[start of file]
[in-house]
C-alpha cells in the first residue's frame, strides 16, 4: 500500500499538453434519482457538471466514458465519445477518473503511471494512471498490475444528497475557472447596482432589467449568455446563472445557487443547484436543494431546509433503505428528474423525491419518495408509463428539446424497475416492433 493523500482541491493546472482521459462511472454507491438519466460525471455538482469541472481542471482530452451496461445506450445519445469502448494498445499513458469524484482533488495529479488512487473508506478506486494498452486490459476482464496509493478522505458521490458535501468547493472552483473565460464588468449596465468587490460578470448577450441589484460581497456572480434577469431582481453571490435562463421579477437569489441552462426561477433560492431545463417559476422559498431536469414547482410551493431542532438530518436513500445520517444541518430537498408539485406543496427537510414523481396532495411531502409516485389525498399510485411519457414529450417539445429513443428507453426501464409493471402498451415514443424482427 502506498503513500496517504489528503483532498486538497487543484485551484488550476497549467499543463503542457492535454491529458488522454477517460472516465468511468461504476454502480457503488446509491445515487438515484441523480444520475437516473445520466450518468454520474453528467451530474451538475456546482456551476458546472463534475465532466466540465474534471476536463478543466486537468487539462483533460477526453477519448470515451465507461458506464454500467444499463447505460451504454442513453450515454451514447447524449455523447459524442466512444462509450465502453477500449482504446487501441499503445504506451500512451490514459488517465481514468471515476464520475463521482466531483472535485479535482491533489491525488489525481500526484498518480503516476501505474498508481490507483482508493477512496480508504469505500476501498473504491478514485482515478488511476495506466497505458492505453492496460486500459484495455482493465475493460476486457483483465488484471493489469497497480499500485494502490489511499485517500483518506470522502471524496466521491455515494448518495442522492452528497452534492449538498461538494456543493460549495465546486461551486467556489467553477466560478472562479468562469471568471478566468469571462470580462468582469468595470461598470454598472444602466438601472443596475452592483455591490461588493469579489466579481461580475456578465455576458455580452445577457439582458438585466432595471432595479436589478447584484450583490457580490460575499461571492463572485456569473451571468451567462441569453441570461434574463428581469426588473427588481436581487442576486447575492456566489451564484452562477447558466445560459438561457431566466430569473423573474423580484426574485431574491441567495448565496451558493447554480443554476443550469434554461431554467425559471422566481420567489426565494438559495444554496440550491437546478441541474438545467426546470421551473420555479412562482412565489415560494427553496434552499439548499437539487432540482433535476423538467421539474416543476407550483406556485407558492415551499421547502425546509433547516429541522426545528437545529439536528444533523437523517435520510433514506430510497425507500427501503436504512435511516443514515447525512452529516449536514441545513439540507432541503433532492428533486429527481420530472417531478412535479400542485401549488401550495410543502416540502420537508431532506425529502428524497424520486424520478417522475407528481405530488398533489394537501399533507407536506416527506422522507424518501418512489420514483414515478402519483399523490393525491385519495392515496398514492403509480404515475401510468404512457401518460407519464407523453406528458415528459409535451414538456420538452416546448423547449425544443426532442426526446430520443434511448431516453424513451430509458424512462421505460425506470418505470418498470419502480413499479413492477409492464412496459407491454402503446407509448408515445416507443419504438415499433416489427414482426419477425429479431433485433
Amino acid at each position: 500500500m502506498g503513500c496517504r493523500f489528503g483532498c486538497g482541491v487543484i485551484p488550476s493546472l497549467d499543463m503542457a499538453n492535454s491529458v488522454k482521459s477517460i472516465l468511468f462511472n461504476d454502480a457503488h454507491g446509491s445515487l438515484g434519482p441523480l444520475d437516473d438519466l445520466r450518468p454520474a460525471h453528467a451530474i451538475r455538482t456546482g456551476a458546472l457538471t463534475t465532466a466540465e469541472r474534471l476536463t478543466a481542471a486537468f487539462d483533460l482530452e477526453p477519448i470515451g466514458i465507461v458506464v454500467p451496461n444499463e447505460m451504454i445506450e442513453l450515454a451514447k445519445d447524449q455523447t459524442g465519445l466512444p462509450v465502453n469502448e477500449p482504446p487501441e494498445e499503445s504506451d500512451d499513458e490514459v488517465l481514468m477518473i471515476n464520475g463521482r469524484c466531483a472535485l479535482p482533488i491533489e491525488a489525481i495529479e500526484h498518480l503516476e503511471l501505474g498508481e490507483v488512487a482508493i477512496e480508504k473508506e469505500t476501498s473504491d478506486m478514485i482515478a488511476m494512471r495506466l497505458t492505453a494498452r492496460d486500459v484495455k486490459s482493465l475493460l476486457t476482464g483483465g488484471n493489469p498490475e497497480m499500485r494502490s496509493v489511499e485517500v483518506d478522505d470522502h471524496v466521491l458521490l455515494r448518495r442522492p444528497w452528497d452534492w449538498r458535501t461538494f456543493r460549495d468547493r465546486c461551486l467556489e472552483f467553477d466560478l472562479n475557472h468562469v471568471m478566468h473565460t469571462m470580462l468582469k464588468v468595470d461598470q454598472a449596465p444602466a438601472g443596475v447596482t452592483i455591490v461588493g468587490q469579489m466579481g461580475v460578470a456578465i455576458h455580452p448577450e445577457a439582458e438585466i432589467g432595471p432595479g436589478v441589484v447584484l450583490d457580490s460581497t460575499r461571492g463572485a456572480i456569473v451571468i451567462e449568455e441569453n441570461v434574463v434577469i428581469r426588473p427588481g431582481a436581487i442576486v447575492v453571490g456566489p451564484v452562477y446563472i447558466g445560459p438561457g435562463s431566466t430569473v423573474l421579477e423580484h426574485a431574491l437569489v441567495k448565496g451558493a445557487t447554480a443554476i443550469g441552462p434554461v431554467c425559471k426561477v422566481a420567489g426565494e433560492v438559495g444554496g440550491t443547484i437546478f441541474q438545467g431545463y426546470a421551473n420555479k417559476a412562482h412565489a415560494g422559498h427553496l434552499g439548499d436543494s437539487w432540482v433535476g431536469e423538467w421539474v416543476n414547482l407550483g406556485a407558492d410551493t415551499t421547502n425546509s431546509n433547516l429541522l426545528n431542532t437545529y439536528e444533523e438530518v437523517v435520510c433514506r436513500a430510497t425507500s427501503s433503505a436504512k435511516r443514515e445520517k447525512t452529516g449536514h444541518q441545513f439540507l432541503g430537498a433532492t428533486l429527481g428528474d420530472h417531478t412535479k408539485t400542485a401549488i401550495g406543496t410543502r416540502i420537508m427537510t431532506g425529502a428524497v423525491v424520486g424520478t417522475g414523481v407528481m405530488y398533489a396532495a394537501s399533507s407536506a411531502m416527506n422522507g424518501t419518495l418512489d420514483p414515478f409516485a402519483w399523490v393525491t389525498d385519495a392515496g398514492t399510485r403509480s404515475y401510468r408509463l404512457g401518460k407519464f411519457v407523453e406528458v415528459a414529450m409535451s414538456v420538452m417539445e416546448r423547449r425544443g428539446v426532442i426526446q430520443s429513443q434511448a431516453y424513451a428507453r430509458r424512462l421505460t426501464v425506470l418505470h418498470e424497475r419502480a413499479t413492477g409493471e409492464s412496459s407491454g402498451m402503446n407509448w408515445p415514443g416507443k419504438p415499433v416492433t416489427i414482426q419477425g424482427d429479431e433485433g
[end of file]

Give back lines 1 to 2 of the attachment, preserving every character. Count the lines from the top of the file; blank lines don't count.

[in-house]
C-alpha cells in the first residue's frame, strides 16, 4: 500500500499538453434519482457538471466514458465519445477518473503511471494512471498490475444528497475557472447596482432589467449568455446563472445557487443547484436543494431546509433503505428528474423525491419518495408509463428539446424497475416492433 493523500482541491493546472482521459462511472454507491438519466460525471455538482469541472481542471482530452451496461445506450445519445469502448494498445499513458469524484482533488495529479488512487473508506478506486494498452486490459476482464496509493478522505458521490458535501468547493472552483473565460464588468449596465468587490460578470448577450441589484460581497456572480434577469431582481453571490435562463421579477437569489441552462426561477433560492431545463417559476422559498431536469414547482410551493431542532438530518436513500445520517444541518430537498408539485406543496427537510414523481396532495411531502409516485389525498399510485411519457414529450417539445429513443428507453426501464409493471402498451415514443424482427 502506498503513500496517504489528503483532498486538497487543484485551484488550476497549467499543463503542457492535454491529458488522454477517460472516465468511468461504476454502480457503488446509491445515487438515484441523480444520475437516473445520466450518468454520474453528467451530474451538475456546482456551476458546472463534475465532466466540465474534471476536463478543466486537468487539462483533460477526453477519448470515451465507461458506464454500467444499463447505460451504454442513453450515454451514447447524449455523447459524442466512444462509450465502453477500449482504446487501441499503445504506451500512451490514459488517465481514468471515476464520475463521482466531483472535485479535482491533489491525488489525481500526484498518480503516476501505474498508481490507483482508493477512496480508504469505500476501498473504491478514485482515478488511476495506466497505458492505453492496460486500459484495455482493465475493460476486457483483465488484471493489469497497480499500485494502490489511499485517500483518506470522502471524496466521491455515494448518495442522492452528497452534492449538498461538494456543493460549495465546486461551486467556489467553477466560478472562479468562469471568471478566468469571462470580462468582469468595470461598470454598472444602466438601472443596475452592483455591490461588493469579489466579481461580475456578465455576458455580452445577457439582458438585466432595471432595479436589478447584484450583490457580490460575499461571492463572485456569473451571468451567462441569453441570461434574463428581469426588473427588481436581487442576486447575492456566489451564484452562477447558466445560459438561457431566466430569473423573474423580484426574485431574491441567495448565496451558493447554480443554476443550469434554461431554467425559471422566481420567489426565494438559495444554496440550491437546478441541474438545467426546470421551473420555479412562482412565489415560494427553496434552499439548499437539487432540482433535476423538467421539474416543476407550483406556485407558492415551499421547502425546509433547516429541522426545528437545529439536528444533523437523517435520510433514506430510497425507500427501503436504512435511516443514515447525512452529516449536514441545513439540507432541503433532492428533486429527481420530472417531478412535479400542485401549488401550495410543502416540502420537508431532506425529502428524497424520486424520478417522475407528481405530488398533489394537501399533507407536506416527506422522507424518501418512489420514483414515478402519483399523490393525491385519495392515496398514492403509480404515475401510468404512457401518460407519464407523453406528458415528459409535451414538456420538452416546448423547449425544443426532442426526446430520443434511448431516453424513451430509458424512462421505460425506470418505470418498470419502480413499479413492477409492464412496459407491454402503446407509448408515445416507443419504438415499433416489427414482426419477425429479431433485433